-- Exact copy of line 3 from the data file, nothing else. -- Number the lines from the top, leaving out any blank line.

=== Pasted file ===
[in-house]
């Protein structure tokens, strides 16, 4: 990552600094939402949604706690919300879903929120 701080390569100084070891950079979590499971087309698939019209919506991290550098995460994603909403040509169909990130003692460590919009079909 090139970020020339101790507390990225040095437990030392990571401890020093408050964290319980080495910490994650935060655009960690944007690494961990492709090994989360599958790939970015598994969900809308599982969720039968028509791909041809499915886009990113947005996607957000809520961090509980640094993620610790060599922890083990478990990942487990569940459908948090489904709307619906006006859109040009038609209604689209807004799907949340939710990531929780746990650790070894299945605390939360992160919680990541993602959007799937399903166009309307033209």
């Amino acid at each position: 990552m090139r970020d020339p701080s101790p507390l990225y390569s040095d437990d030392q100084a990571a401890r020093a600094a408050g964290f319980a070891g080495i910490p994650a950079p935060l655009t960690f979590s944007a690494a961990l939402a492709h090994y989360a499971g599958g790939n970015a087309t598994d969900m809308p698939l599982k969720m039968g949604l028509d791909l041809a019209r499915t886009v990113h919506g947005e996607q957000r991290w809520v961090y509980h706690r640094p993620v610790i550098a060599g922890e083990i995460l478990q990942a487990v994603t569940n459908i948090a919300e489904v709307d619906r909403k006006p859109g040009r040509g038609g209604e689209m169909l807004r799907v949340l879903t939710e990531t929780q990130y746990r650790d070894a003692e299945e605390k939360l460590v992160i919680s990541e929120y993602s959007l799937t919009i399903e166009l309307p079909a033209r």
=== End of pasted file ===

């Amino acid at each position: 990552m090139r970020d020339p701080s101790p507390l990225y390569s040095d437990d030392q100084a990571a401890r020093a600094a408050g964290f319980a070891g080495i910490p994650a950079p935060l655009t960690f979590s944007a690494a961990l939402a492709h090994y989360a499971g599958g790939n970015a087309t598994d969900m809308p698939l599982k969720m039968g949604l028509d791909l041809a019209r499915t886009v990113h919506g947005e996607q957000r991290w809520v961090y509980h706690r640094p993620v610790i550098a060599g922890e083990i995460l478990q990942a487990v994603t569940n459908i948090a919300e489904v709307d619906r909403k006006p859109g040009r040509g038609g209604e689209m169909l807004r799907v949340l879903t939710e990531t929780q990130y746990r650790d070894a003692e299945e605390k939360l460590v992160i919680s990541e929120y993602s959007l799937t919009i399903e166009l309307p079909a033209r």